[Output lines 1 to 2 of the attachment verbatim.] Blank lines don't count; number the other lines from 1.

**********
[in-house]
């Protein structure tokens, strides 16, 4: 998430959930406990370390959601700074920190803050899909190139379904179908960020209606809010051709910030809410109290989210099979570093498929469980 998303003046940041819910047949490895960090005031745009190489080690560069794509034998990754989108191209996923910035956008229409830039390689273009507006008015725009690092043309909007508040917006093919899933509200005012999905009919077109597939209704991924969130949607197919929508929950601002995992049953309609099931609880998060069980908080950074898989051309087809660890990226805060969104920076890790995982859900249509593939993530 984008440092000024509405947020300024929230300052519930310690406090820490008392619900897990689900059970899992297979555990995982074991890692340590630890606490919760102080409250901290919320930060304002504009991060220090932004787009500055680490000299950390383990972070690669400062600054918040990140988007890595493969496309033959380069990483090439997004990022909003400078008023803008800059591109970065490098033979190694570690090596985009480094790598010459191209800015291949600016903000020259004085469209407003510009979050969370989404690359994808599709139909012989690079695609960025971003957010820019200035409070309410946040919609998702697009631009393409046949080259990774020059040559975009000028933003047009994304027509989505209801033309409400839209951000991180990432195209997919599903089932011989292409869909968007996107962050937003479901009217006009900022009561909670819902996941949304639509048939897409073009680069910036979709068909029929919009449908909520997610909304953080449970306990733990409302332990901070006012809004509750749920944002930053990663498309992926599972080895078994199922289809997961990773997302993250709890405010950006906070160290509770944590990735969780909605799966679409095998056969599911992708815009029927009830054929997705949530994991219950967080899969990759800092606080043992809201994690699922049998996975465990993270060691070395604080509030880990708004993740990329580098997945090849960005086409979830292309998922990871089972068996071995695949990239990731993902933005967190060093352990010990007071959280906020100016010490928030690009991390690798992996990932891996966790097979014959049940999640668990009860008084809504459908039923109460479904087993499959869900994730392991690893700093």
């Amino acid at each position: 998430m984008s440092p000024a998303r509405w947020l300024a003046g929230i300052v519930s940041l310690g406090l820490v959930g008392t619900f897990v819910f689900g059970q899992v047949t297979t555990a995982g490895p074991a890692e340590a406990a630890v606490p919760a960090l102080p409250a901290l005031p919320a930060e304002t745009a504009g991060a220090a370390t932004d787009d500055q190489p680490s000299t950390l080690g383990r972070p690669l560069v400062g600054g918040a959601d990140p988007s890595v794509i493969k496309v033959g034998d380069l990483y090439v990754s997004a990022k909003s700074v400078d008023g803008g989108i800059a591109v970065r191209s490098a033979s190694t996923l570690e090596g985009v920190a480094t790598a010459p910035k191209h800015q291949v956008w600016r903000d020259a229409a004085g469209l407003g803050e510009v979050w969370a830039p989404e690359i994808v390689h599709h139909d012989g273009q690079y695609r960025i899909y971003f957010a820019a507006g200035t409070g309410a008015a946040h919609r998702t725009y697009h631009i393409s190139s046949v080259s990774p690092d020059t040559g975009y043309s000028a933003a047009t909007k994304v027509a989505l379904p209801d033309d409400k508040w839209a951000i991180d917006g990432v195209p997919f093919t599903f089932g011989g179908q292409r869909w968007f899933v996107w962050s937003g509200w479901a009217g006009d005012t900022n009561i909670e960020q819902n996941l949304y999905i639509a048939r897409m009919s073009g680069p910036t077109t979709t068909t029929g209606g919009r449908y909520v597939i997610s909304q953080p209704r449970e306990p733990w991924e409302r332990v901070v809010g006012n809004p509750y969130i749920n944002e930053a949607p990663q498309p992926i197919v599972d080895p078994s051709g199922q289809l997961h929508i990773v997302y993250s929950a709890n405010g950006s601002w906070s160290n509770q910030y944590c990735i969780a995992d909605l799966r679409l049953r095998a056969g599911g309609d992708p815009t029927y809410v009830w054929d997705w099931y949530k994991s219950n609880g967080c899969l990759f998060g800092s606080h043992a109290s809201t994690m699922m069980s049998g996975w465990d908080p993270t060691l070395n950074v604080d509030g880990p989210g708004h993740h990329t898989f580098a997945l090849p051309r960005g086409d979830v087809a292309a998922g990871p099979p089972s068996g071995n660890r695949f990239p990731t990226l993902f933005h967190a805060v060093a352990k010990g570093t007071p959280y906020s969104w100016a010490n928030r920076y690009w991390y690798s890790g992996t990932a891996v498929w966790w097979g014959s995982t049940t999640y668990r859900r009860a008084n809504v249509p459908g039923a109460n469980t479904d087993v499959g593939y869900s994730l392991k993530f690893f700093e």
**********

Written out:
[in-house]
């Protein structure tokens, strides 16, 4: 998430959930406990370390959601700074920190803050899909190139379904179908960020209606809010051709910030809410109290989210099979570093498929469980 998303003046940041819910047949490895960090005031745009190489080690560069794509034998990754989108191209996923910035956008229409830039390689273009507006008015725009690092043309909007508040917006093919899933509200005012999905009919077109597939209704991924969130949607197919929508929950601002995992049953309609099931609880998060069980908080950074898989051309087809660890990226805060969104920076890790995982859900249509593939993530 984008440092000024509405947020300024929230300052519930310690406090820490008392619900897990689900059970899992297979555990995982074991890692340590630890606490919760102080409250901290919320930060304002504009991060220090932004787009500055680490000299950390383990972070690669400062600054918040990140988007890595493969496309033959380069990483090439997004990022909003400078008023803008800059591109970065490098033979190694570690090596985009480094790598010459191209800015291949600016903000020259004085469209407003510009979050969370989404690359994808599709139909012989690079695609960025971003957010820019200035409070309410946040919609998702697009631009393409046949080259990774020059040559975009000028933003047009994304027509989505209801033309409400839209951000991180990432195209997919599903089932011989292409869909968007996107962050937003479901009217006009900022009561909670819902996941949304639509048939897409073009680069910036979709068909029929919009449908909520997610909304953080449970306990733990409302332990901070006012809004509750749920944002930053990663498309992926599972080895078994199922289809997961990773997302993250709890405010950006906070160290509770944590990735969780909605799966679409095998056969599911992708815009029927009830054929997705949530994991219950967080899969990759800092606080043992809201994690699922049998996975465990993270060691070395604080509030880990708004993740990329580098997945090849960005086409979830292309998922990871089972068996071995695949990239990731993902933005967190060093352990010990007071959280906020100016010490928030690009991390690798992996990932891996966790097979014959049940999640668990009860008084809504459908039923109460479904087993499959869900994730392991690893700093």